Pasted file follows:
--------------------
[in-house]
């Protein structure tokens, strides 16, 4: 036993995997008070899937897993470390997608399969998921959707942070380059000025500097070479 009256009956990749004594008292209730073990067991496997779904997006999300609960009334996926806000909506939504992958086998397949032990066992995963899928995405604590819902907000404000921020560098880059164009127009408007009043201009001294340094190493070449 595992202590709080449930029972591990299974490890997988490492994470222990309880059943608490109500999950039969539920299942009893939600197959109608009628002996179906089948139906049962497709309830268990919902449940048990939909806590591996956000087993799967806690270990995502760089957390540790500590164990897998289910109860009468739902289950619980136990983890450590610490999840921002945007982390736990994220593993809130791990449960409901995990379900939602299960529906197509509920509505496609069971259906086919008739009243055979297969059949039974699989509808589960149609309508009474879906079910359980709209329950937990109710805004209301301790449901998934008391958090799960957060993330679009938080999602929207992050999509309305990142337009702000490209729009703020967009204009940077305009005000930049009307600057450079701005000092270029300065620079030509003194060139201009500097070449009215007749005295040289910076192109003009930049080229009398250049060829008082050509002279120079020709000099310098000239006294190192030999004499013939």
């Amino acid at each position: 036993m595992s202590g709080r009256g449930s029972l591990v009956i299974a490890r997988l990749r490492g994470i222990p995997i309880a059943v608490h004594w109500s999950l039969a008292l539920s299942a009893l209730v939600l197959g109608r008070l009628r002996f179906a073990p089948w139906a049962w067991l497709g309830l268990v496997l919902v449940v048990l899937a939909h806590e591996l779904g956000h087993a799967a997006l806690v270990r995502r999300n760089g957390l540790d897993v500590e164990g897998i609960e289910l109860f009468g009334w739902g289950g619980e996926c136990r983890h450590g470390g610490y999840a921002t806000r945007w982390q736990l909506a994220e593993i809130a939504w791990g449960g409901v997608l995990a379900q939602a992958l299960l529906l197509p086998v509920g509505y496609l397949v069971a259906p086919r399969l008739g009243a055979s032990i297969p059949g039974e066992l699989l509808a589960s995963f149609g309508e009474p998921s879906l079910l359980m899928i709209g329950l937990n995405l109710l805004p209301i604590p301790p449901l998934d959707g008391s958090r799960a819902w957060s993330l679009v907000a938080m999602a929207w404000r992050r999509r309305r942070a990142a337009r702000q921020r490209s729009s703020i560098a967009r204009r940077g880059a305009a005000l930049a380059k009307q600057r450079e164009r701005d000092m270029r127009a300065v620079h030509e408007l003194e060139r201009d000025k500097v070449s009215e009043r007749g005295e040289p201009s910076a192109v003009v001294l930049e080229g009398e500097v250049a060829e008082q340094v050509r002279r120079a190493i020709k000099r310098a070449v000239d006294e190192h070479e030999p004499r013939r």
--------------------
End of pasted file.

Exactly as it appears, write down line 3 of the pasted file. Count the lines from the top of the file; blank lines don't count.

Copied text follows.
């Amino acid at each position: 036993m595992s202590g709080r009256g449930s029972l591990v009956i299974a490890r997988l990749r490492g994470i222990p995997i309880a059943v608490h004594w109500s999950l039969a008292l539920s299942a009893l209730v939600l197959g109608r008070l009628r002996f179906a073990p089948w139906a049962w067991l497709g309830l268990v496997l919902v449940v048990l899937a939909h806590e591996l779904g956000h087993a799967a997006l806690v270990r995502r999300n760089g957390l540790d897993v500590e164990g897998i609960e289910l109860f009468g009334w739902g289950g619980e996926c136990r983890h450590g470390g610490y999840a921002t806000r945007w982390q736990l909506a994220e593993i809130a939504w791990g449960g409901v997608l995990a379900q939602a992958l299960l529906l197509p086998v509920g509505y496609l397949v069971a259906p086919r399969l008739g009243a055979s032990i297969p059949g039974e066992l699989l509808a589960s995963f149609g309508e009474p998921s879906l079910l359980m899928i709209g329950l937990n995405l109710l805004p209301i604590p301790p449901l998934d959707g008391s958090r799960a819902w957060s993330l679009v907000a938080m999602a929207w404000r992050r999509r309305r942070a990142a337009r702000q921020r490209s729009s703020i560098a967009r204009r940077g880059a305009a005000l930049a380059k009307q600057r450079e164009r701005d000092m270029r127009a300065v620079h030509e408007l003194e060139r201009d000025k500097v070449s009215e009043r007749g005295e040289p201009s910076a192109v003009v001294l930049e080229g009398e500097v250049a060829e008082q340094v050509r002279r120079a190493i020709k000099r310098a070449v000239d006294e190192h070479e030999p004499r013939r």